posted by Ashley801 at 1:06 PM on August 11, 2011 [3 favorites]


The Thin Man by Dashiell Hammett for Nick and Nora.
The Married Man by Edmund White and Old Filth and The Man in the Wooden Hat by Jane Gardamboth describe long and complex but deeply happy relationships.
Of his book Light Years James Salter says, "If you can believe this book, and it is true, there is a dense world built on matrimony, a life enclosed, as it says, in ancient walls. It is about the sweetness of those unending days."
And Paris, Trance by Geoff Dyer is absolutely one of the most realistic and enjoyable portrayals of happiness that I've ever read.

Amusingly enough Geoff Dyer described Nedra and Viri from Light Years as the "most irritatingly named characters in literature."
posted by villanelles at dawn at 1:12 PM on August 11, 2011


Check out the title story of Julian Barnes's new collection Pulse. The narrator's own marriage isn't great, but his parents have one of the strongest relationships I've ever read about.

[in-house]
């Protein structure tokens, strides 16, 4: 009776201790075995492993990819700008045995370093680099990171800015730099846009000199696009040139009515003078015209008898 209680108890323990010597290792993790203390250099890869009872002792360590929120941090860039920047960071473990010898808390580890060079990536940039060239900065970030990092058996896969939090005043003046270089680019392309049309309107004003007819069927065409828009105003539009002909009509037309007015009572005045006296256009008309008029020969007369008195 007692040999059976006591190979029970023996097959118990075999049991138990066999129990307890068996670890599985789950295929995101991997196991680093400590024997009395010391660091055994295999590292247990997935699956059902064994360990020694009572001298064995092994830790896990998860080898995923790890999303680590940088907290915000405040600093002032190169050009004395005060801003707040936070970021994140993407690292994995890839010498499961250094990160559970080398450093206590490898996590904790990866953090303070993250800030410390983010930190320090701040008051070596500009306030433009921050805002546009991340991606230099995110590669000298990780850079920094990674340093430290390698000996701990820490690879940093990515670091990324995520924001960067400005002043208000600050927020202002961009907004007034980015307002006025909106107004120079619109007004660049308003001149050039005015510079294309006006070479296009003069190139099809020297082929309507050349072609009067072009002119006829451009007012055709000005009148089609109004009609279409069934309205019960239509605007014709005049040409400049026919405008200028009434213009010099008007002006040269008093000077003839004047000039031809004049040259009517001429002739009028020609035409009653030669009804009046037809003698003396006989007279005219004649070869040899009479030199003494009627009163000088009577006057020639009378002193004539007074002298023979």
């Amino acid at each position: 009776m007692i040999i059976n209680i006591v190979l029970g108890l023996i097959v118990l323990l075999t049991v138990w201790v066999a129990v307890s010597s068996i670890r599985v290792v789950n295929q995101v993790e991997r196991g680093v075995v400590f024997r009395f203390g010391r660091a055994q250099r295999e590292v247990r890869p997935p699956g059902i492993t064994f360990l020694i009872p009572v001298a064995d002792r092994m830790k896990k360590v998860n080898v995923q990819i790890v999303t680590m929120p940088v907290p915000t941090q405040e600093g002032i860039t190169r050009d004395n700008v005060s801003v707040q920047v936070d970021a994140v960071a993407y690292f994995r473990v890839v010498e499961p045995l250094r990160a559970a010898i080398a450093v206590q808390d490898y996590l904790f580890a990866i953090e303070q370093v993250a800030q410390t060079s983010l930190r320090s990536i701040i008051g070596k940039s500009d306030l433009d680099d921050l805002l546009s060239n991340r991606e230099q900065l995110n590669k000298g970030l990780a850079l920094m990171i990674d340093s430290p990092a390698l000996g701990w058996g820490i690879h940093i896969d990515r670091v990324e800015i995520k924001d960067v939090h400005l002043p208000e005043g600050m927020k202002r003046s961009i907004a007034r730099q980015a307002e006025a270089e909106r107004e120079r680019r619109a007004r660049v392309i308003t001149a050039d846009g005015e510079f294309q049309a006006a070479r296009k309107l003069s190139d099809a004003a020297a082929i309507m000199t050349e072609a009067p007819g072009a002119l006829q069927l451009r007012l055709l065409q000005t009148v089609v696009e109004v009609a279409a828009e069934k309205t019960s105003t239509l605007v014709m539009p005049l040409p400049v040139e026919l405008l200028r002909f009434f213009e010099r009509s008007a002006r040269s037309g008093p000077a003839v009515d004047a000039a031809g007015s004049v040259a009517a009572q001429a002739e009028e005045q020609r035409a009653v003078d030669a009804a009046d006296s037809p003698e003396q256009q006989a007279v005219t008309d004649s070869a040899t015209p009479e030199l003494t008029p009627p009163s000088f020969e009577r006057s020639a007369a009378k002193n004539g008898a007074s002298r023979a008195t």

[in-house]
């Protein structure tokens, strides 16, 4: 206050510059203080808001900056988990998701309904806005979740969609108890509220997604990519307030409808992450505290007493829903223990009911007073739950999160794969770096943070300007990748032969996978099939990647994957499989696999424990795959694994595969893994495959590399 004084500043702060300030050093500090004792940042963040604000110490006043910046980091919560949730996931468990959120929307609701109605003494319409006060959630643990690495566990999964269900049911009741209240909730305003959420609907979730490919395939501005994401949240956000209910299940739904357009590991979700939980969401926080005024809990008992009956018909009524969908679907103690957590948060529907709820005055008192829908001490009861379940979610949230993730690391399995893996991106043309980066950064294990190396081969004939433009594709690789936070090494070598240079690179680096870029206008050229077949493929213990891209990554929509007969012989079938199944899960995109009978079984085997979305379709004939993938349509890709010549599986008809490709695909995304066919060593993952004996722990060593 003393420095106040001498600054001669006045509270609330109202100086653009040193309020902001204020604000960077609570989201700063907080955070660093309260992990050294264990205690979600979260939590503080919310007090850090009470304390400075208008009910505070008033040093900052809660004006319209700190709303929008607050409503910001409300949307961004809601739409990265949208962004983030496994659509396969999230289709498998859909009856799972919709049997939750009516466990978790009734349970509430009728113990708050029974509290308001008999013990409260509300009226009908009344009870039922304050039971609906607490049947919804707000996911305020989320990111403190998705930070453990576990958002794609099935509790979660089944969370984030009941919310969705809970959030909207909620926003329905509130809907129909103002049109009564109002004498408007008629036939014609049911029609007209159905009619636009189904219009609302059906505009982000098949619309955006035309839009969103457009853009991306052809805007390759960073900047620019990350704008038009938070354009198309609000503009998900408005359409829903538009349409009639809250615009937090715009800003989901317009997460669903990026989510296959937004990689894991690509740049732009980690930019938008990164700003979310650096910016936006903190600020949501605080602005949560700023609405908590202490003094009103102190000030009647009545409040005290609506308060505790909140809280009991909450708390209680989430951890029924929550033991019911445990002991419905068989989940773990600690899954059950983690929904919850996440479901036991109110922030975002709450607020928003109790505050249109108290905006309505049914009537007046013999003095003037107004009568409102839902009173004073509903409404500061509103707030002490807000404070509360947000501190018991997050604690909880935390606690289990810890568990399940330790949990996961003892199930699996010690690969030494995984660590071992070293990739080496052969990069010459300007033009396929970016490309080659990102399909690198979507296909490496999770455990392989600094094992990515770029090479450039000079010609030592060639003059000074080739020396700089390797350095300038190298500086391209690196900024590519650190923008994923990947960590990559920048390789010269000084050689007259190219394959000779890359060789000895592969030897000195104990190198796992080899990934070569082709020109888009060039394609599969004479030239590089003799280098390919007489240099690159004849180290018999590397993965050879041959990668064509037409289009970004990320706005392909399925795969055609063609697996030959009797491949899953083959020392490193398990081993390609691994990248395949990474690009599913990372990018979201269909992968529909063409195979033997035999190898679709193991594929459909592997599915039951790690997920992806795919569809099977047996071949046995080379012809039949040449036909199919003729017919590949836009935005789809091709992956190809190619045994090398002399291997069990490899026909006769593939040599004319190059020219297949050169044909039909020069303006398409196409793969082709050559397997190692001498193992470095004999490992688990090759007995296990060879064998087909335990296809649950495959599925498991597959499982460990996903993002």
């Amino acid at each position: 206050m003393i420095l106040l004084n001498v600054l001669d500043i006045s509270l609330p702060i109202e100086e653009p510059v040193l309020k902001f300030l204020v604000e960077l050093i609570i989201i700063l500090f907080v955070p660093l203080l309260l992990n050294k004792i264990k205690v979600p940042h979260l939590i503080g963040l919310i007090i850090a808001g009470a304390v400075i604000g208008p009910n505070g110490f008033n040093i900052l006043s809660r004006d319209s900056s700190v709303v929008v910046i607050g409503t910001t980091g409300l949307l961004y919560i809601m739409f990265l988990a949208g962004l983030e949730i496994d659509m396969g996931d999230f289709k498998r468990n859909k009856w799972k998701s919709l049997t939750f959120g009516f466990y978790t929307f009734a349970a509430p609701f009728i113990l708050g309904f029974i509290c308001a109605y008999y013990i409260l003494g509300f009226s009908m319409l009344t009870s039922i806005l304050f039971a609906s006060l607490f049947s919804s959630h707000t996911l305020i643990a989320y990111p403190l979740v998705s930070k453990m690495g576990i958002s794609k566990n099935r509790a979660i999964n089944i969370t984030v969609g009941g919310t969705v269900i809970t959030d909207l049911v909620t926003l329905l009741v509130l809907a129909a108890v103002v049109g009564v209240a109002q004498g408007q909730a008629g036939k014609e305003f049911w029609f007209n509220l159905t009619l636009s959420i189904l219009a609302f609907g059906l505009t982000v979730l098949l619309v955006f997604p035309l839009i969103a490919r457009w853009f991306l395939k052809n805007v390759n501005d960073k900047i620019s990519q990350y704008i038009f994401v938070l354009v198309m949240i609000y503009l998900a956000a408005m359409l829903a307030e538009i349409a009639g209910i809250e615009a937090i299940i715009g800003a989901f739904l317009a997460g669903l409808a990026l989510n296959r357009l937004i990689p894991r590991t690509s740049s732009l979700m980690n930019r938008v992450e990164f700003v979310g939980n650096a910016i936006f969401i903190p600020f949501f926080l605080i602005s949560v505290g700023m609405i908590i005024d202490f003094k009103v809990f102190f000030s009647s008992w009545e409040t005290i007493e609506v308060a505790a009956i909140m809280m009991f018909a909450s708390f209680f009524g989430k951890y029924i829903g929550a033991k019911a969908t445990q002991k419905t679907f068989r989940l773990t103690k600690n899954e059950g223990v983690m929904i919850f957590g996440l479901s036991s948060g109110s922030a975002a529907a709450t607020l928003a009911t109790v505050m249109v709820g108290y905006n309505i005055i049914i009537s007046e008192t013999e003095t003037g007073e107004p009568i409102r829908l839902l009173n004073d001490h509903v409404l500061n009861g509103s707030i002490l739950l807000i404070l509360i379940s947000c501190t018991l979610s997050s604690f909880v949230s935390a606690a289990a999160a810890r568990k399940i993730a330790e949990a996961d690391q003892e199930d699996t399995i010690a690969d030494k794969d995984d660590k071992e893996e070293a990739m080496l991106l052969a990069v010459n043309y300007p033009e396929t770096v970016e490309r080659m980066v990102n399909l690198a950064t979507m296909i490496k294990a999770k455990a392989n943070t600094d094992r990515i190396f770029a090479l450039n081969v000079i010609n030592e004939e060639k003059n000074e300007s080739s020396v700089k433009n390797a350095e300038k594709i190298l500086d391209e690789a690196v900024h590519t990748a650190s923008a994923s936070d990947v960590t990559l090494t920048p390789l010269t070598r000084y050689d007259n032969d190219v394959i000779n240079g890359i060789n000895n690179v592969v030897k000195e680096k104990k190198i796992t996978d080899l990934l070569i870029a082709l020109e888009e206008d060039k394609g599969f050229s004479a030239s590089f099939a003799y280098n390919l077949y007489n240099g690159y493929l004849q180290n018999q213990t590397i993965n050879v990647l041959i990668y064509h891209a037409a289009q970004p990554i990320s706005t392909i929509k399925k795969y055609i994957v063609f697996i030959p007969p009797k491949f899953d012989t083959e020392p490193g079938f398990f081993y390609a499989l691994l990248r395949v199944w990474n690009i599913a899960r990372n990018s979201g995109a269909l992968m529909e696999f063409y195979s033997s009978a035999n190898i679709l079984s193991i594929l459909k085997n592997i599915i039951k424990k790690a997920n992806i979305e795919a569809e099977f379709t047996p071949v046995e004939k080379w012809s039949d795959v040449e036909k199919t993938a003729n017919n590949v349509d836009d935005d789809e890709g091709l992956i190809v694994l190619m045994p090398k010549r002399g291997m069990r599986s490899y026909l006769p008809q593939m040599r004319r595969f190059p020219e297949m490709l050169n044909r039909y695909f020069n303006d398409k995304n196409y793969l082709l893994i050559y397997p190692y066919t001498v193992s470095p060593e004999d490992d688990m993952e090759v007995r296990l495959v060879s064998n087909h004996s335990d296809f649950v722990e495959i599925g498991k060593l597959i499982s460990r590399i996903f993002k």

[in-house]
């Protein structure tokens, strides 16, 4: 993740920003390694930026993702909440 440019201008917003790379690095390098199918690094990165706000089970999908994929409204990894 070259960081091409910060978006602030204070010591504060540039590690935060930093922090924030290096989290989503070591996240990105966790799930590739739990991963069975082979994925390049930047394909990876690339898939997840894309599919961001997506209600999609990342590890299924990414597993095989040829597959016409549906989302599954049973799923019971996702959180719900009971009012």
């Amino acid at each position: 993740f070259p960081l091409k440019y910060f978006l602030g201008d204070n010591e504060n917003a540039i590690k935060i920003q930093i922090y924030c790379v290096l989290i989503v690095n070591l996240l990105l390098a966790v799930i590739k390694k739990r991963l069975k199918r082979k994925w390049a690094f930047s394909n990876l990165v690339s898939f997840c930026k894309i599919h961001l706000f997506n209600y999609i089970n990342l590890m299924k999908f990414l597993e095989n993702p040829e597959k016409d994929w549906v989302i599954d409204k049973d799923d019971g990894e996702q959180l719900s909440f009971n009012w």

posted by tangerine at 1:30 PM on August 11, 2011 [1 favorite]


How about the Little House books? They have their issues when it comes to historical accuracy and race, but they are charming and a great portrait of family life.
posted by bq at 1:34 PM on August 11, 2011 [1 favorite]


Well, you can go back to the source of your quote and look to Tolstoy. Specifically I'm thinking of the Rostovs at the beginning (and end) of War and Peace, and also the Levins at the end of Anna Karenina.
posted by Afroblanco at 1:37 PM on August 11, 2011


Totally came in to say the later books in the Anne of Green Gables series. Also other LM Montgomery novels.

I'm also fond of the Weasleys in Harry Potter.
posted by Eyebrows McGee at 1:45 PM on August 11, 2011 [1 favorite]


Also, Cheaper By The Dozen. Don't let the kid movie remakes put you off - this is a good book about daily life in a larger than average family.
posted by jquinby at 2:02 PM on August 11, 2011 [3 favorites]